Not liking Peeta because he has a stalker crush on Katniss and watches her walk home every day for ten years is fine. Not liking him because he’s “a wuss” is actually just misogyny, and it means you don’t really hate Peeta, just traits that are traditionally associated with women.
Let’s do another one. Hating Peeta because he probably could have managed to help the (obviously starving to death) girl of his dreams a little more than he actually did is fair. Hating Peeta because he didn’t kill any children in the Hunger Games is not cool. Hating Peeta because his motives with regard to Katniss often seemed sinister is ok. Hating him because he gets hurt a lot and needs Katniss to help him doesn’t even make sense.
One more. Hating Peeta because you think Katniss is more compatible with Gale is fine, and would probably make for an interesting discussion. Hating Peeta because you think Gale is “more of a man” or he “deserves” Katniss in some way is problematic at best.
A central theme to the books and the movies is Katniss learning things about herself and discovering who she loves and why. Her feelings toward both of her love interests are constantly shifting. In addition to presenting us with several different types of women, we are shown very complicated pictures of masculinity in this story, something many films entirely full of men don’t usually manage. If you hate Peeta because he’s “not manly,” then you are being presented with an opportunity to think about what being “manly” really means.
P.S. does anyone else think Effie and Haymitch would make a cute couple?
Race in The Hunger Games
These films don’t pass the “race version” of the Bechdel Test. So while it’s a huge gain for female representation, Hollywood still upholds the status quo by whitewashing the story. I guess the one positive take on this is that white people would be in charge of the totalitarian government in a nightmarish dystopian future. Except that they’re also everywhere else (but District 11).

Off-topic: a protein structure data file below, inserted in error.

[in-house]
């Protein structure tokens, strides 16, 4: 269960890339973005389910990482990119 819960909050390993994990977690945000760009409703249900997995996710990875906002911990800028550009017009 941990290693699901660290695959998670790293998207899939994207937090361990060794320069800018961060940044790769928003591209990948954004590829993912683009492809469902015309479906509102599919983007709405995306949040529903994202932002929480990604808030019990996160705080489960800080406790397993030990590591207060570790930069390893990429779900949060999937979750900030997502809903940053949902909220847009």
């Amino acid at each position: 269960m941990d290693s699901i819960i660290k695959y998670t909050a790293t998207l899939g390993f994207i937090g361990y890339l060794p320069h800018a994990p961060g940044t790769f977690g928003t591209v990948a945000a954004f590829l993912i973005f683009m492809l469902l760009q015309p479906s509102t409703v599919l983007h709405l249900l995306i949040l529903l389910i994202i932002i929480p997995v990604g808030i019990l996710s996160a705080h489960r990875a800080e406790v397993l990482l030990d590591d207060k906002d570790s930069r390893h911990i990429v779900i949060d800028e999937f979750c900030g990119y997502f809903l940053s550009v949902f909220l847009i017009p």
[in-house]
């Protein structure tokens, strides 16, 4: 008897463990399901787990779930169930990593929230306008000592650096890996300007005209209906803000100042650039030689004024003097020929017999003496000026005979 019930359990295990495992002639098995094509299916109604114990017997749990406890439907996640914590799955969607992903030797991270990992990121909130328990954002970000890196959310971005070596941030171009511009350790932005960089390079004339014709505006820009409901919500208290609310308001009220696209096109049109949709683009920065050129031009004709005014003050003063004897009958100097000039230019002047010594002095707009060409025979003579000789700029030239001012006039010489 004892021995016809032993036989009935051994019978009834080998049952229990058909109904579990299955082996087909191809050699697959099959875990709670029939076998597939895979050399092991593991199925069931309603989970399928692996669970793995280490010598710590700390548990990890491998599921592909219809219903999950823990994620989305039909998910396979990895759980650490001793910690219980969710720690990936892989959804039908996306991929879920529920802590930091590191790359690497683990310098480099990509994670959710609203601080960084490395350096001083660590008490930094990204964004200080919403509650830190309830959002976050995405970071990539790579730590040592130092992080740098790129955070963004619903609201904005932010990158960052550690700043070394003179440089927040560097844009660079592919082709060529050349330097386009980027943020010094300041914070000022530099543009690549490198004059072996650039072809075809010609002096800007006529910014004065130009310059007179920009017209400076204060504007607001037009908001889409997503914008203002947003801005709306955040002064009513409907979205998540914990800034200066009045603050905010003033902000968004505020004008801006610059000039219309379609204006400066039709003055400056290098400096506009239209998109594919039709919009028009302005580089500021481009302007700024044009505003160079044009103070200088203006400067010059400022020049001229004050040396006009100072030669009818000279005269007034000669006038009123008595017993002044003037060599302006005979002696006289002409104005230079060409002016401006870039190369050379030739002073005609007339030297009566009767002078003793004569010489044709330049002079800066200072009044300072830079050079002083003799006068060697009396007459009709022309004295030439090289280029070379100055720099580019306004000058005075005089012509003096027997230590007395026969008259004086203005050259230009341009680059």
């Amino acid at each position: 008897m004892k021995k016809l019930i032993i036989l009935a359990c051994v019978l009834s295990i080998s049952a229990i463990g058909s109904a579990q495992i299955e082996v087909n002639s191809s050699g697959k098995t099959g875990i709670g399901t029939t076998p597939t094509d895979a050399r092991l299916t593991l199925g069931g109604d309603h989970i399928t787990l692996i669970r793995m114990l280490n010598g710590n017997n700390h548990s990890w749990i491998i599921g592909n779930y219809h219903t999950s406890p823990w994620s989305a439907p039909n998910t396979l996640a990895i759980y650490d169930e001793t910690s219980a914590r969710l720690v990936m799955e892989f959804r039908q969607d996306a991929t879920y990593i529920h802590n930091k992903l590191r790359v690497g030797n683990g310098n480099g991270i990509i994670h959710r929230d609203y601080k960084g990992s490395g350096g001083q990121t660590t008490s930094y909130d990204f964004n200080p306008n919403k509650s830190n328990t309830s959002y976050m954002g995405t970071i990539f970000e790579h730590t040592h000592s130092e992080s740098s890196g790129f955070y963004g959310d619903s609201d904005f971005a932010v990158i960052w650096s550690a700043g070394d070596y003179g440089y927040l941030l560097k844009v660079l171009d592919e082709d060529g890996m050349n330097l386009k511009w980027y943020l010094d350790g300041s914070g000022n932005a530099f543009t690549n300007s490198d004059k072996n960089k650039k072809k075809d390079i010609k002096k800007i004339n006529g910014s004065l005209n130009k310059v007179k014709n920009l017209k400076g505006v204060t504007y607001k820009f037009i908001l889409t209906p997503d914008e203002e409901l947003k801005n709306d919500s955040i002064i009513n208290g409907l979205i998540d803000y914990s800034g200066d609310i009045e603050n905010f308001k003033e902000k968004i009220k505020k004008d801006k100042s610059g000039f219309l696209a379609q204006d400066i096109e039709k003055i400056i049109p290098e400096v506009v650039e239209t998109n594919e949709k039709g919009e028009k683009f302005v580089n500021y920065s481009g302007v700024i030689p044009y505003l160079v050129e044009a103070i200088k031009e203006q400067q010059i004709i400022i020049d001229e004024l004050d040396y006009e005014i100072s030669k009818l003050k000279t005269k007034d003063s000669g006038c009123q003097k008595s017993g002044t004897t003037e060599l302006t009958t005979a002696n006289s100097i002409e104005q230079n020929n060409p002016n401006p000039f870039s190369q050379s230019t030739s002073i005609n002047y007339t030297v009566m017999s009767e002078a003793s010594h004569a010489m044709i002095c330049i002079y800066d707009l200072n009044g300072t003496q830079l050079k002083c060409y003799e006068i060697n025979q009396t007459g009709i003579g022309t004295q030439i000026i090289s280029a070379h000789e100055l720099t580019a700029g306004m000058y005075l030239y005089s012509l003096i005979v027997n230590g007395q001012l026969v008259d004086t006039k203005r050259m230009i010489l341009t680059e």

It’s implied in the books that there are different races in District 12, and that the darker-skinned residents of “the seam” (like Katniss) suffer the effects of poverty more acutely than others. Katniss is described in the books as having olive skin and black hair, but according to the casting call for the film, “The candidate must be between the ages of 15-20, be Caucasian, appear “underfed but strong,” and be “naturally pretty underneath her tomboyishness.” Emphasis mine.
Jennifer Lawrence did a phenomenal job in the role of Katniss. And yes, technically white people can have “olive skin.” But there is no such thing as “race blind” casting. This wasn’t just a search for the best actress. It was a search for the best white actress. And if you have a “reason” why Katniss needs to be white, I guarantee you that reason is super racist. It’s illegal (and immoral) to put “whites only” on any other job listing, and it’s about time the film industry caught up with the times.
I loved the movies, and I loved the books, not just for the variety of female characters, but for the underlying message of standing up to authority. And it’s having an impact. Even though some people missed the point of the story (like Cover Girl launching a creepy makeup line based on the movie, or this terrifying camp based on The Games) the books and films are inspiring real life movements against hunger and injustice.
So who’s down for another marathon when the third movie comes out? Maybe if films with female protagonists keep breaking all kinds of sales records, we’ll see more media like this in the future. May the odds be ever in our favour.